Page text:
Mickey Donovan (Jon Voight) is in a quagmire of his own making. Now, instead of working for himself, he is working not to get his bones broken or to be killed. Did it ever occur to Mickey that instead of acquiescing to ‘the bank”s partnership ‘request,’ to tell Ray Donovan (Liev Schreiber) and have Conor Donovan (Devon Bagby) sent out of the country until Ray had solved the problem? Mickey should be afraid that Ray will be enraged that Mickey, once again, had put Conor’s life at risk but getting people out of sticky situations is what Ray does for a living.

The Aryan Brotherhood segment of Swing Vote was handled effectively: a growing threat in the background. That allowed for suspense to be built up, much more than would have been accomplished by a clear and present on-screen danger. Seeing the fear seed planted and germinate in Terry Donovan (Eddie Marsan)’s mind was an incident that affected him in a way that the viewer wasn’t expecting. Terry is usually the calm one, the voice of reason in a situation. He walked into the prison octagon knowing he was going to face an Aryan in hand-to-hand combat. Why was he afraid to face one outside of prison? He was almost paralyzed with fear, of not knowing what was coming or when. Perhaps that was the culprit, the variable that pushed him over the anxiety precipice. The Aryan in prison he could identify and face. This threat was in the shadows. Like Michael Crichton said through his lead character in Sphere, the unknown can and probably will cause fear and absolute terror.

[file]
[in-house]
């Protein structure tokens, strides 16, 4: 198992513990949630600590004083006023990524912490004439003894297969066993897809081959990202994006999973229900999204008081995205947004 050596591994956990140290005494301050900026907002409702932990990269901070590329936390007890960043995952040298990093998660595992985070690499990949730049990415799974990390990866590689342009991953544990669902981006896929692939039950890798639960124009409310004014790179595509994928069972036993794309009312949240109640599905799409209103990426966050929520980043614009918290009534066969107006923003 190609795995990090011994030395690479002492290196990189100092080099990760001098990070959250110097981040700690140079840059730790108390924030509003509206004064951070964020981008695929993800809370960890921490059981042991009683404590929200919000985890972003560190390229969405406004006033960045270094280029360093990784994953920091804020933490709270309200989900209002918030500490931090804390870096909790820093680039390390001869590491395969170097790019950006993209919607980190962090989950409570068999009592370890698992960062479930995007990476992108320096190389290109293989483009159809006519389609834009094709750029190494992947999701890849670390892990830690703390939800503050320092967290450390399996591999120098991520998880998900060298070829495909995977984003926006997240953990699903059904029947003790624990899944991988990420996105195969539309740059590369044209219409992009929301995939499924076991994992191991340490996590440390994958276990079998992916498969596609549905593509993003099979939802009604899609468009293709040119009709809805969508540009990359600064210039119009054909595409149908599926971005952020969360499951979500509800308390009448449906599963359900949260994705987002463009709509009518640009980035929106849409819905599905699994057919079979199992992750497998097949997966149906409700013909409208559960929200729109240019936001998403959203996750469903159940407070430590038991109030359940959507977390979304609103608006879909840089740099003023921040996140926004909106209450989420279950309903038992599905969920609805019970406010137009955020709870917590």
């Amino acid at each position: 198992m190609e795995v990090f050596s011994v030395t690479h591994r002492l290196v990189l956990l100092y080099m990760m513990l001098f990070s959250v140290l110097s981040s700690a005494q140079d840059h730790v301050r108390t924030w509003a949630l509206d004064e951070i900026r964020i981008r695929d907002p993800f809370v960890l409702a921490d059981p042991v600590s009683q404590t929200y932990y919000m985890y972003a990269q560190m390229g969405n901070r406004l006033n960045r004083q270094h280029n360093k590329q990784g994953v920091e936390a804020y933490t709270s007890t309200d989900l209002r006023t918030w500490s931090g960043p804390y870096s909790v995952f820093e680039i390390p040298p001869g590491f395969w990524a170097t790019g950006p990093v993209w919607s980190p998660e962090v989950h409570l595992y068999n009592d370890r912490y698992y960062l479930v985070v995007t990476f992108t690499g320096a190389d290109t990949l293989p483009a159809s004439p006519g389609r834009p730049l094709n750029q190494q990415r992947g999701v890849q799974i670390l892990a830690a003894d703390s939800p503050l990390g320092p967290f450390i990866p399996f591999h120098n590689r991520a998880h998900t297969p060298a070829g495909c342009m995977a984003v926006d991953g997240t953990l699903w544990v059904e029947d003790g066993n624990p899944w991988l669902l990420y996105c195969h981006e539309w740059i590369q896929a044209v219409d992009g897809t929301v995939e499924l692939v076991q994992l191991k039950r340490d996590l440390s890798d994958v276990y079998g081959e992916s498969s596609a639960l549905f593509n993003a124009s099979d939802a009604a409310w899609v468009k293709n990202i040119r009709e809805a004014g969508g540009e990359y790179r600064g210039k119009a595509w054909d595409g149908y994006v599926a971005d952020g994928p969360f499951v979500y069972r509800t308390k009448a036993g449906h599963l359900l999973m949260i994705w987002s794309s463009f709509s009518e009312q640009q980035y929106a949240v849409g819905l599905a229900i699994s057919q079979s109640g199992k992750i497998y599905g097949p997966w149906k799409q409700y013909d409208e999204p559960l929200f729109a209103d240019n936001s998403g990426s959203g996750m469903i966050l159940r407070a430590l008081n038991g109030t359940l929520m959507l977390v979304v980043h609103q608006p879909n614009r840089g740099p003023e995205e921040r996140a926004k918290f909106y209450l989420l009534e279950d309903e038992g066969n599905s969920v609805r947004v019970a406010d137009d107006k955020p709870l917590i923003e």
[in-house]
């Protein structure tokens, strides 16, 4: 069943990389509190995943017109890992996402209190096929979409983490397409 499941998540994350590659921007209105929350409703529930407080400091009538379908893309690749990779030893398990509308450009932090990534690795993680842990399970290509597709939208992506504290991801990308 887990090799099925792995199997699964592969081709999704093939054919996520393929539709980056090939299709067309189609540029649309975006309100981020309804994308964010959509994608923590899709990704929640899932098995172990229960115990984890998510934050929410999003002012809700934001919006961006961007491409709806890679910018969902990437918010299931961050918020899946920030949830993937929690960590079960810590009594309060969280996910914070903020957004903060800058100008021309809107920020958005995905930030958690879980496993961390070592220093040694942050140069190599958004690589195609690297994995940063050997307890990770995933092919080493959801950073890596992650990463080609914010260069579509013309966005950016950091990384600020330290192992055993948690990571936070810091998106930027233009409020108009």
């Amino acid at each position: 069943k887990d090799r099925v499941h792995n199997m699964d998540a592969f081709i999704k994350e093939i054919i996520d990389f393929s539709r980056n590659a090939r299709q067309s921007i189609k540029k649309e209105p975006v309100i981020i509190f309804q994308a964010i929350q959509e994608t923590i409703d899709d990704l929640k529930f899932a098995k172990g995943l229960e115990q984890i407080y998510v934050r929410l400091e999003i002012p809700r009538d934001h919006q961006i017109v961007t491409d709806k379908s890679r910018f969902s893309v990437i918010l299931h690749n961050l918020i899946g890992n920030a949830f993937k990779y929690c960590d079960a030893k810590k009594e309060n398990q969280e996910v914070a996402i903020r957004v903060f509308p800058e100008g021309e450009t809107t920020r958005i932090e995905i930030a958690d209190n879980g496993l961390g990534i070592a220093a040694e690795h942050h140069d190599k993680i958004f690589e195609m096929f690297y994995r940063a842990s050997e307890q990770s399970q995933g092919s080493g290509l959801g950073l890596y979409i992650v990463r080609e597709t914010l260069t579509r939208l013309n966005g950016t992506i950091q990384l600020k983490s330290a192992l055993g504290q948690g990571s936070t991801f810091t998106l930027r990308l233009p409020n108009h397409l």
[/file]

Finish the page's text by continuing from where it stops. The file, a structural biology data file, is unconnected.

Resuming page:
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About the author

Rollo Tomasi

A Political Science and MBA grad who started FilmBook during an eCommerce B-School course in 2008. Cinema and TV addict. Former writer at Empire Movies, Blogcritics, and Alternative Film Guide. In addition to writing for FilmBook, he also edits the copy published on the website, manages its writing staff, manages the back-end operations, site finances, its social network accounts, and works with publicists, actors, and companies on press coverage and promotions. He has also created and Trending